Lights out on Oct. 1?

Funding bills are still "in play" between House and Senate.

Today, Sept. 30, 2013, is the last day of fiscal year 2013. As most readers of the APA Federal Budget Blog know, a new funding bill must be passed by both houses of Congress and signed by the president no later than midnight to prevent the government from shutting down for lack of funds.

A few moments ago the Senate rejected a House-passed bill that would have funded the government through Nov. 15, delayed implementation of the Affordable Care Act for a year and repealed the Affordable Care Act's tax on medical devices. The ball is back in the court of the House of Representatives. Congressional Quarterly is reporting that the House will next send to the Senate a stopgap spending measure, plus a provision to delay for a year the Affordable Care Act's mandate that individuals buy health insurance, end federal contributions to members of Congress and their staff members' insurance, and add a requirement that executive branch political officials purchase health insurance in the exchanges set up by the law. These changes to the Affordable Care Act have been rejected by Democrats before, and there is no indication the Senate will welcome this latest package.

It appears the House leadership is hoping to extend its brinkmanship into the evening. The Democrats in the Senate seem united in refusal to accept any bill but a "clean" continuing resolution (just funding, no other legislation) so if the House pursues its quixotic quest to defund or defenestrate the Affordable Care Act, Oct. 1 will be an unpaid holiday for many, many federal workers.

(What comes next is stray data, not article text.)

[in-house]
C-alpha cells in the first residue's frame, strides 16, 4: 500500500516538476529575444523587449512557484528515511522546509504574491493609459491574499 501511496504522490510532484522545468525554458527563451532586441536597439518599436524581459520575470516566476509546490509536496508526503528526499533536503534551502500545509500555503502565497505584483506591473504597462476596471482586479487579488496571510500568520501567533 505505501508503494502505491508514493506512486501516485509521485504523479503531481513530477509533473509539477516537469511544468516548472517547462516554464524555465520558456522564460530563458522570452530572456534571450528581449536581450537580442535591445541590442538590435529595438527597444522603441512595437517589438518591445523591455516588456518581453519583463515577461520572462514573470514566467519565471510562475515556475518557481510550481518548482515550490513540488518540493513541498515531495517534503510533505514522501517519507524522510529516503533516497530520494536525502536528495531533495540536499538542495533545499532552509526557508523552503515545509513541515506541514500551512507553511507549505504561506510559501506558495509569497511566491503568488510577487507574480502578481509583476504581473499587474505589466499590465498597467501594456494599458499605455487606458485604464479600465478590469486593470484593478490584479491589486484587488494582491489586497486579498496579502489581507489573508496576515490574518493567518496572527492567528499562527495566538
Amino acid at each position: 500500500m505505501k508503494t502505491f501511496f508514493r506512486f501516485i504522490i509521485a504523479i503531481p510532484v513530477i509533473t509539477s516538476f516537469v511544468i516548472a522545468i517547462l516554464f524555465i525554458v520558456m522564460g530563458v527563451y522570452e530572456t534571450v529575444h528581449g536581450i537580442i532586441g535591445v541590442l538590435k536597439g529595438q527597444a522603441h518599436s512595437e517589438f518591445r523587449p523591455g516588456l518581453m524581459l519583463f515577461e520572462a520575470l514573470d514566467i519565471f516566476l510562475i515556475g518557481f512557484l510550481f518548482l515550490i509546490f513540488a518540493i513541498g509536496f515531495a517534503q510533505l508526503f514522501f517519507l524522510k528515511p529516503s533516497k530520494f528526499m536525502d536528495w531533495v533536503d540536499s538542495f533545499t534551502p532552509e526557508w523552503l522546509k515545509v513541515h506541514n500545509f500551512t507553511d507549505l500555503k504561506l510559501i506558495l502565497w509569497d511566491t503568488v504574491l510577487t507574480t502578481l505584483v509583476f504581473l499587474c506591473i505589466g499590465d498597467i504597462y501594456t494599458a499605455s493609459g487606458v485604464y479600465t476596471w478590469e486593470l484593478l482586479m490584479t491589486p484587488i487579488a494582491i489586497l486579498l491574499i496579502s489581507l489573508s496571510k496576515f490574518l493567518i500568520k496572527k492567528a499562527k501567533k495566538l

The American Association for the Advancement of Science (AAAS) sent an update today about how research funding agencies will manage a shutdown.

The White House Office of Management and Budget has collected most current agency contingency plans, and direct links to a few key R&D agency plans are below, courtesy of AAAS:

  • Department of Health and Human Services (NIH, CDC and others) : 73 percent of NIH staff would be furloughed. Some of those that remain would continue providing inpatient and outpatient care for current patients of the NIH Clinical Center, though no new patients would be accepted. NIH staff would also maintain their animal stock, research infrastructure and data. Most FDA monitoring programs and CDC outbreak programs, including its seasonal influenza work, would cease.
  • National Science Foundation : Virtually all staff is to be furloughed, with those remaining responsible for the protection of life and property. NSF will be sending notices to awardees informing them that payments won't be made during the disruption, but that research that doesn't require federal employee intervention may proceed.
  • NASA : As mentioned above, ISS support and operational satellite missions will continue, but prelaunch development activities will mostly halt. As with other agencies, no new contracts or grants will be issued, and apparently citizens will not have "access to the NASA website."
  • USDA Research, Education and Economics : Just about all staff at the National Institute of Food and Agriculture and the Economic Research Service would be furloughed, though the Agricultural Research Service would retain several hundred staff to safeguard research animal populations, IT infrastructure and other assets.